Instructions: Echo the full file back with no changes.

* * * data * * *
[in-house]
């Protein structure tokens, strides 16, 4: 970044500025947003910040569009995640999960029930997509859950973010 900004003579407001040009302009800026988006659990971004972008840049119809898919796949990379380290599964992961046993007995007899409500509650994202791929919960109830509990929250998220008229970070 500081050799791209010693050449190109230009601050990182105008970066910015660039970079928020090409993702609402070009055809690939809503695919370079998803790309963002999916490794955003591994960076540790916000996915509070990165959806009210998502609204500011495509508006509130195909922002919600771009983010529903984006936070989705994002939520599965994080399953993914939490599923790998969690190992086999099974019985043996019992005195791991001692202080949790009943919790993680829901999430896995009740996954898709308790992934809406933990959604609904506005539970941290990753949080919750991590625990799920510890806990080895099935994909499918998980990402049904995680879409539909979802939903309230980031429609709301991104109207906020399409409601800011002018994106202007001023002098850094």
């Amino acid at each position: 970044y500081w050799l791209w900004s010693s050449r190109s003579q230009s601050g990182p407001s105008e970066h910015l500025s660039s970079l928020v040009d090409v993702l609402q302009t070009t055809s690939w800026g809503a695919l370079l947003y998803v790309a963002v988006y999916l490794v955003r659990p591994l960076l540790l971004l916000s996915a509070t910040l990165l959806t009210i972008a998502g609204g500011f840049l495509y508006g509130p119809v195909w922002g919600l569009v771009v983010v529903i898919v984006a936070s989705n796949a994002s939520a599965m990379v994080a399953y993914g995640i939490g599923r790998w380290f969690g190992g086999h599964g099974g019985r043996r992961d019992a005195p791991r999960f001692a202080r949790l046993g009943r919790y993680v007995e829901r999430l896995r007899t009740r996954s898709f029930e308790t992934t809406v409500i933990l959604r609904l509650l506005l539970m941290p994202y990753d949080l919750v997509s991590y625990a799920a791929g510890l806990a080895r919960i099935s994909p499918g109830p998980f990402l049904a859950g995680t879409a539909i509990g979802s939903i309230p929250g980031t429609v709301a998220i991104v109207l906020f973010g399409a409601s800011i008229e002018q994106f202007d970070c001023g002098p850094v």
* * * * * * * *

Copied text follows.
[in-house]
């Protein structure tokens, strides 16, 4: 970044500025947003910040569009995640999960029930997509859950973010 900004003579407001040009302009800026988006659990971004972008840049119809898919796949990379380290599964992961046993007995007899409500509650994202791929919960109830509990929250998220008229970070 500081050799791209010693050449190109230009601050990182105008970066910015660039970079928020090409993702609402070009055809690939809503695919370079998803790309963002999916490794955003591994960076540790916000996915509070990165959806009210998502609204500011495509508006509130195909922002919600771009983010529903984006936070989705994002939520599965994080399953993914939490599923790998969690190992086999099974019985043996019992005195791991001692202080949790009943919790993680829901999430896995009740996954898709308790992934809406933990959604609904506005539970941290990753949080919750991590625990799920510890806990080895099935994909499918998980990402049904995680879409539909979802939903309230980031429609709301991104109207906020399409409601800011002018994106202007001023002098850094």
């Amino acid at each position: 970044y500081w050799l791209w900004s010693s050449r190109s003579q230009s601050g990182p407001s105008e970066h910015l500025s660039s970079l928020v040009d090409v993702l609402q302009t070009t055809s690939w800026g809503a695919l370079l947003y998803v790309a963002v988006y999916l490794v955003r659990p591994l960076l540790l971004l916000s996915a509070t910040l990165l959806t009210i972008a998502g609204g500011f840049l495509y508006g509130p119809v195909w922002g919600l569009v771009v983010v529903i898919v984006a936070s989705n796949a994002s939520a599965m990379v994080a399953y993914g995640i939490g599923r790998w380290f969690g190992g086999h599964g099974g019985r043996r992961d019992a005195p791991r999960f001692a202080r949790l046993g009943r919790y993680v007995e829901r999430l896995r007899t009740r996954s898709f029930e308790t992934t809406v409500i933990l959604r609904l509650l506005l539970m941290p994202y990753d949080l919750v997509s991590y625990a799920a791929g510890l806990a080895r919960i099935s994909p499918g109830p998980f990402l049904a859950g995680t879409a539909i509990g979802s939903i309230p929250g980031t429609v709301a998220i991104v109207l906020f973010g399409a409601s800011i008229e002018q994106f202007d970070c001023g002098p850094v």